The work has been designed to significantly reduce the chance of burst mains in the Upper Boddington area.
Paul Valleley, Director of Water Services for Anglian Water, said: “Since the most recent burst main, last autumn, we’ve been working to understand the root cause of problems in the area. As part of our investigations we’ve also been in touch with local residents, the parish council and other stakeholders to ensure the work we are planning will address any concerns they had. After a thorough investigation, we’ve designed a solution to dramatically reduce the chances of burst mains or similar issues in future.”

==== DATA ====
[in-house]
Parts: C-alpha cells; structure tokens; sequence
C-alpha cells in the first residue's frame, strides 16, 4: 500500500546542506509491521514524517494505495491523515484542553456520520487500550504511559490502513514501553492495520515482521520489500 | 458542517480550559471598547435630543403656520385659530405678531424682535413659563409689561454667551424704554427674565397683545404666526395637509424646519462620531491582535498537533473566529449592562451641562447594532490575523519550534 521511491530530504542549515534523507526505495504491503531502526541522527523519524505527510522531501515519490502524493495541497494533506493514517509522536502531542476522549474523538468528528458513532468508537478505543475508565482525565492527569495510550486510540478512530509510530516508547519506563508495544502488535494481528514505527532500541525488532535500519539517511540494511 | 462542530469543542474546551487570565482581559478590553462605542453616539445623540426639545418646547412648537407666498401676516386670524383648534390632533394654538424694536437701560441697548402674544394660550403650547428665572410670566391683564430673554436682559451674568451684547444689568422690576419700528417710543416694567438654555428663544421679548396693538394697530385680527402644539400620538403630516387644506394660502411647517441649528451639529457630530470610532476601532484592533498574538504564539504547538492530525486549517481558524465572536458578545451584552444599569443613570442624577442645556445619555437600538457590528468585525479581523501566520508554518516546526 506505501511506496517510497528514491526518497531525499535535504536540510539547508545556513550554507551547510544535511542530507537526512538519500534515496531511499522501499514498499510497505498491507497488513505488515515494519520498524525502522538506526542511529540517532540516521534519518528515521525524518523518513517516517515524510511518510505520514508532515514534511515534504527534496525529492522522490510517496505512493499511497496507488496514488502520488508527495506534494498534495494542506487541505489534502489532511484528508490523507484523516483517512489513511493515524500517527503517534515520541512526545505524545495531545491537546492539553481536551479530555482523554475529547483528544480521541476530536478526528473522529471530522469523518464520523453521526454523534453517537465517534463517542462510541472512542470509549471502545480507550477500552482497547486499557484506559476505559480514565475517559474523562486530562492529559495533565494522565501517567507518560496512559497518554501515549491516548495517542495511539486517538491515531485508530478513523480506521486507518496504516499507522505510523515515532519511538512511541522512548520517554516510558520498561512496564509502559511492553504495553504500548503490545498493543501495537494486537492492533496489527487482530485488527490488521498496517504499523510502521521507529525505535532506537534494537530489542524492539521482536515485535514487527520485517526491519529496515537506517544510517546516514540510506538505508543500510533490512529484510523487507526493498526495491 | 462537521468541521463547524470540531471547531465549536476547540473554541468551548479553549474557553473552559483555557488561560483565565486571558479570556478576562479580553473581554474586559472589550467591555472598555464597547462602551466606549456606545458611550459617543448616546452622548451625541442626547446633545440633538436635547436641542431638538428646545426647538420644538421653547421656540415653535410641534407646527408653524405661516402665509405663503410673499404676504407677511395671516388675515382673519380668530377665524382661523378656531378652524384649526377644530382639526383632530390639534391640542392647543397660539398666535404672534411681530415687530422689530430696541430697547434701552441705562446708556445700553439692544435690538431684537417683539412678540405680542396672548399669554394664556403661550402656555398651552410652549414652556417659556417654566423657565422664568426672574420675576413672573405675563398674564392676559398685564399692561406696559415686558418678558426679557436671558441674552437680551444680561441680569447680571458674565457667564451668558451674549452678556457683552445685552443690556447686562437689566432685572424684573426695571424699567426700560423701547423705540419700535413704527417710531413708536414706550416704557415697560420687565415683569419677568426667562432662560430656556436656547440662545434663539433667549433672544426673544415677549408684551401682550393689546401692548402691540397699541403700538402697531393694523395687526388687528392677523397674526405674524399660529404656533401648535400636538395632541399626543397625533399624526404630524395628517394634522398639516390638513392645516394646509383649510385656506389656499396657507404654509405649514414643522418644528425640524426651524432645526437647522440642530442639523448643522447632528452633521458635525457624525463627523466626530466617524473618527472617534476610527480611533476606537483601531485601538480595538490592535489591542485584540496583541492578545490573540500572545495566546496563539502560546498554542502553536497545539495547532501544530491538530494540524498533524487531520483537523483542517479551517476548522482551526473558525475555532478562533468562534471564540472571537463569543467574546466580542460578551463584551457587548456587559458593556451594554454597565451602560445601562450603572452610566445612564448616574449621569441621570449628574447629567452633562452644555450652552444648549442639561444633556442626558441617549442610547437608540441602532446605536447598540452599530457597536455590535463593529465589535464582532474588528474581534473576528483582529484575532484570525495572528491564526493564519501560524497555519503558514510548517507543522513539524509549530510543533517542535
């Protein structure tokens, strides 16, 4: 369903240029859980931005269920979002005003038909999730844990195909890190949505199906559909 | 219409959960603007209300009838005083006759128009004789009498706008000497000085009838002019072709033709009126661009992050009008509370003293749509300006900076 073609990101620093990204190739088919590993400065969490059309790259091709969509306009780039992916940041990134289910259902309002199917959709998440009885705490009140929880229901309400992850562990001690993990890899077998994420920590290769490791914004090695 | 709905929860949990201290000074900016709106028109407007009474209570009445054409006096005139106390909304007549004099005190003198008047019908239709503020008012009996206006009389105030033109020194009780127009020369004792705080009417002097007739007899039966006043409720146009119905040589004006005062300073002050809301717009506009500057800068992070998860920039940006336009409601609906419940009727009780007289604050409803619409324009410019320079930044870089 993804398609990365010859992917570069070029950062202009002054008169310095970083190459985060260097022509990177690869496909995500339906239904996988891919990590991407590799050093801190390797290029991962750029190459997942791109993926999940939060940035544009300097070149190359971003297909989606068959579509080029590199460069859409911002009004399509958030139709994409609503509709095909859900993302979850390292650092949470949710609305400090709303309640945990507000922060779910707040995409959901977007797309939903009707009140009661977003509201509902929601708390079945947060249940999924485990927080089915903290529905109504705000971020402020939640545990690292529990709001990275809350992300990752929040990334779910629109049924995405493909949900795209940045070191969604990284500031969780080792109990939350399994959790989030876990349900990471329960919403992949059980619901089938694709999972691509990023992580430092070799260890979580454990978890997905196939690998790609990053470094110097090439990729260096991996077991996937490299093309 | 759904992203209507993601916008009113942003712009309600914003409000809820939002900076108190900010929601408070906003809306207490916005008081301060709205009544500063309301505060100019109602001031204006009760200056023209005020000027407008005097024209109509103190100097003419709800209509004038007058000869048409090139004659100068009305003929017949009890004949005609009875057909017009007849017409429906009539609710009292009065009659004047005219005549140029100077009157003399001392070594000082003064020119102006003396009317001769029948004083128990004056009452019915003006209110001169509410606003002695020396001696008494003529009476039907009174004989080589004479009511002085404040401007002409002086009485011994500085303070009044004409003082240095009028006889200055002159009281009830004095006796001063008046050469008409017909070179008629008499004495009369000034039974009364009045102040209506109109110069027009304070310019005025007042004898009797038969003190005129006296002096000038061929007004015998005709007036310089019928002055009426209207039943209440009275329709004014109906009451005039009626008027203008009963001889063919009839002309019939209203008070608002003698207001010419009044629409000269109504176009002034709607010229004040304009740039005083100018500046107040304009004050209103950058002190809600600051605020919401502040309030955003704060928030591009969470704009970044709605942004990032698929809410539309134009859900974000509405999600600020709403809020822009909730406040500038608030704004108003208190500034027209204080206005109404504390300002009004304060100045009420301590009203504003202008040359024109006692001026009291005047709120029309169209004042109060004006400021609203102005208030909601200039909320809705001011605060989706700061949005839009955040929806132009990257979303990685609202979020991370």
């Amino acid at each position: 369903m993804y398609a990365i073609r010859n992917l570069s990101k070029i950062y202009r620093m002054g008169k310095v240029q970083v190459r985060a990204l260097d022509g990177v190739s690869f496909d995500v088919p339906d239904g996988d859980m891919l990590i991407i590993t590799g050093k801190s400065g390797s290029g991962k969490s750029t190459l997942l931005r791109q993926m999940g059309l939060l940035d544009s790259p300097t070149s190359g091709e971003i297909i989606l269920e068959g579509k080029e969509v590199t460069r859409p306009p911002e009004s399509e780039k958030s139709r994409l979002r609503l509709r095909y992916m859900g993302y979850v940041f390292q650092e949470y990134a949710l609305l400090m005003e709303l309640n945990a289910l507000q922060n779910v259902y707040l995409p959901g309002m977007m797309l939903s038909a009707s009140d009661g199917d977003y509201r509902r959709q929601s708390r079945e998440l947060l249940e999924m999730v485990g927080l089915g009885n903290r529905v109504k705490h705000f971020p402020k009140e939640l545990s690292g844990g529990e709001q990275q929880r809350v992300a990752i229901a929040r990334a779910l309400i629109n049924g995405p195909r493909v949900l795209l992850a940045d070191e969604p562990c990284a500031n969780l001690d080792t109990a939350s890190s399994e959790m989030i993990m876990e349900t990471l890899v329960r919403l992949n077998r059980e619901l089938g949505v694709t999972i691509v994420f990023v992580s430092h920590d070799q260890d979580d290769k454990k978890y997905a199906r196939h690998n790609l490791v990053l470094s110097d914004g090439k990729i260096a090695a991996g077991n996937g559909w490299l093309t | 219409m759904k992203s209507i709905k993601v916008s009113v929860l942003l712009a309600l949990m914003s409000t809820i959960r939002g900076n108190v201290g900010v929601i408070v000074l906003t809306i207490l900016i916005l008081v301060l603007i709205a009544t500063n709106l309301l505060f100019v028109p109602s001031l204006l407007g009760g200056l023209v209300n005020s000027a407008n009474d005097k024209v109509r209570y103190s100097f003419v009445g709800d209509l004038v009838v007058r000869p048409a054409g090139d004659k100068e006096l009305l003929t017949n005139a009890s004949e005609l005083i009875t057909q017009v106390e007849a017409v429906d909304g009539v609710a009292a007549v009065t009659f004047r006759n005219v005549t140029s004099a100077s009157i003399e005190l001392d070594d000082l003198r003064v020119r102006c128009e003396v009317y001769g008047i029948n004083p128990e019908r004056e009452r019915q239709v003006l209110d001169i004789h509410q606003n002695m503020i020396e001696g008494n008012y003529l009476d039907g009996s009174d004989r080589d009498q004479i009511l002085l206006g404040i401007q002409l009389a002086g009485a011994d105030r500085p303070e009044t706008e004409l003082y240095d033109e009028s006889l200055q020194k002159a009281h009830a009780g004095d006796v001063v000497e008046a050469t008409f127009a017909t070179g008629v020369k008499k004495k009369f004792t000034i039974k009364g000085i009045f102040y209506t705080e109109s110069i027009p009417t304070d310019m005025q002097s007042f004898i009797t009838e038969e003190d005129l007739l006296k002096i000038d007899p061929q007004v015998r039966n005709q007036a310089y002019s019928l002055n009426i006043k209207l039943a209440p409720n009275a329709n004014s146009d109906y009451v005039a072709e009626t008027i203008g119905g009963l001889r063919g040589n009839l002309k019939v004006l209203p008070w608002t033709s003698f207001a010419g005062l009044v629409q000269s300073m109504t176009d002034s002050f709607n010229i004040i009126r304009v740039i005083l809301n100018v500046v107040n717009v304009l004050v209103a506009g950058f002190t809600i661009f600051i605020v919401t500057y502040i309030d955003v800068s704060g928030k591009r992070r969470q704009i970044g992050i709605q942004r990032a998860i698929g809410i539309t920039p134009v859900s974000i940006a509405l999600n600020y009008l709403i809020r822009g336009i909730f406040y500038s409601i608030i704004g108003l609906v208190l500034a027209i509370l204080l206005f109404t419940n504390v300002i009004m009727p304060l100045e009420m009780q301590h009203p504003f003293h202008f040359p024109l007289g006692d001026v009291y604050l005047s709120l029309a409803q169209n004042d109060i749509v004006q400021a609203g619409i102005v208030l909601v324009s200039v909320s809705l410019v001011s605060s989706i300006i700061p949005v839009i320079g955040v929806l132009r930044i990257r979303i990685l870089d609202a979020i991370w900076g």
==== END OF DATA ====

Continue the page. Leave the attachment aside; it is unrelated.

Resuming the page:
10 to 12 Shillings a week with beer!
The spelling of Boddington has changed over the centuries from Botendon in Domesday Book (1086) through Bottelendon (12th century Survey of Northamptonshire), and Budinton in the Calendar of Close Rolls (1244) to Botyngdon (1358), Botyndoun (1396) and Botyngdon (1428). When it became established as Boddington we do not know, but on some 19th century maps it was spelled with only one d. The origin of the name could be Botas Hill (dun) or, as Baker surmises, it could be compounded of Boten, a contraction of the Saxon plural of botl, a habitation, and dune or done, a down, which corresponds with the situation of the upper village.